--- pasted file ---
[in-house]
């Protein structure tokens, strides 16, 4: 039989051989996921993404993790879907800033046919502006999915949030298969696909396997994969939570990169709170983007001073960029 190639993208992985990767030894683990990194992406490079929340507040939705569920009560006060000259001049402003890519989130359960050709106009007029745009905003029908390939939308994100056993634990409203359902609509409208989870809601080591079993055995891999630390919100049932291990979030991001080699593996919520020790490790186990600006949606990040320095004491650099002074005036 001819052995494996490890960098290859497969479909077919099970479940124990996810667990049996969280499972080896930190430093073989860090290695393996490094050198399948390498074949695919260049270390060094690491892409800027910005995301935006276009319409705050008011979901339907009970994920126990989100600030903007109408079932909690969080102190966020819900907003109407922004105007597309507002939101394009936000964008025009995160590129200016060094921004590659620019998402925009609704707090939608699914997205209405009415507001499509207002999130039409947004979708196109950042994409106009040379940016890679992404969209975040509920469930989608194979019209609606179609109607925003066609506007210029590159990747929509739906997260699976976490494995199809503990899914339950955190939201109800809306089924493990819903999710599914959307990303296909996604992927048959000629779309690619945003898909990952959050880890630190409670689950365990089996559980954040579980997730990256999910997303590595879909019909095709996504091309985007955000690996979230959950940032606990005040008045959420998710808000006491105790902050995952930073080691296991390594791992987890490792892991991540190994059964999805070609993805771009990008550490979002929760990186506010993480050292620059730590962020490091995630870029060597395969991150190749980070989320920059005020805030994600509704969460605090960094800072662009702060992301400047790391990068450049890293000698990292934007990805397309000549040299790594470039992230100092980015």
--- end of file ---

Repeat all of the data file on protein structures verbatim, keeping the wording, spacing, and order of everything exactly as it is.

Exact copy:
[in-house]
């Protein structure tokens, strides 16, 4: 039989051989996921993404993790879907800033046919502006999915949030298969696909396997994969939570990169709170983007001073960029 190639993208992985990767030894683990990194992406490079929340507040939705569920009560006060000259001049402003890519989130359960050709106009007029745009905003029908390939939308994100056993634990409203359902609509409208989870809601080591079993055995891999630390919100049932291990979030991001080699593996919520020790490790186990600006949606990040320095004491650099002074005036 001819052995494996490890960098290859497969479909077919099970479940124990996810667990049996969280499972080896930190430093073989860090290695393996490094050198399948390498074949695919260049270390060094690491892409800027910005995301935006276009319409705050008011979901339907009970994920126990989100600030903007109408079932909690969080102190966020819900907003109407922004105007597309507002939101394009936000964008025009995160590129200016060094921004590659620019998402925009609704707090939608699914997205209405009415507001499509207002999130039409947004979708196109950042994409106009040379940016890679992404969209975040509920469930989608194979019209609606179609109607925003066609506007210029590159990747929509739906997260699976976490494995199809503990899914339950955190939201109800809306089924493990819903999710599914959307990303296909996604992927048959000629779309690619945003898909990952959050880890630190409670689950365990089996559980954040579980997730990256999910997303590595879909019909095709996504091309985007955000690996979230959950940032606990005040008045959420998710808000006491105790902050995952930073080691296991390594791992987890490792892991991540190994059964999805070609993805771009990008550490979002929760990186506010993480050292620059730590962020490091995630870029060597395969991150190749980070989320920059005020805030994600509704969460605090960094800072662009702060992301400047790391990068450049890293000698990292934007990805397309000549040299790594470039992230100092980015």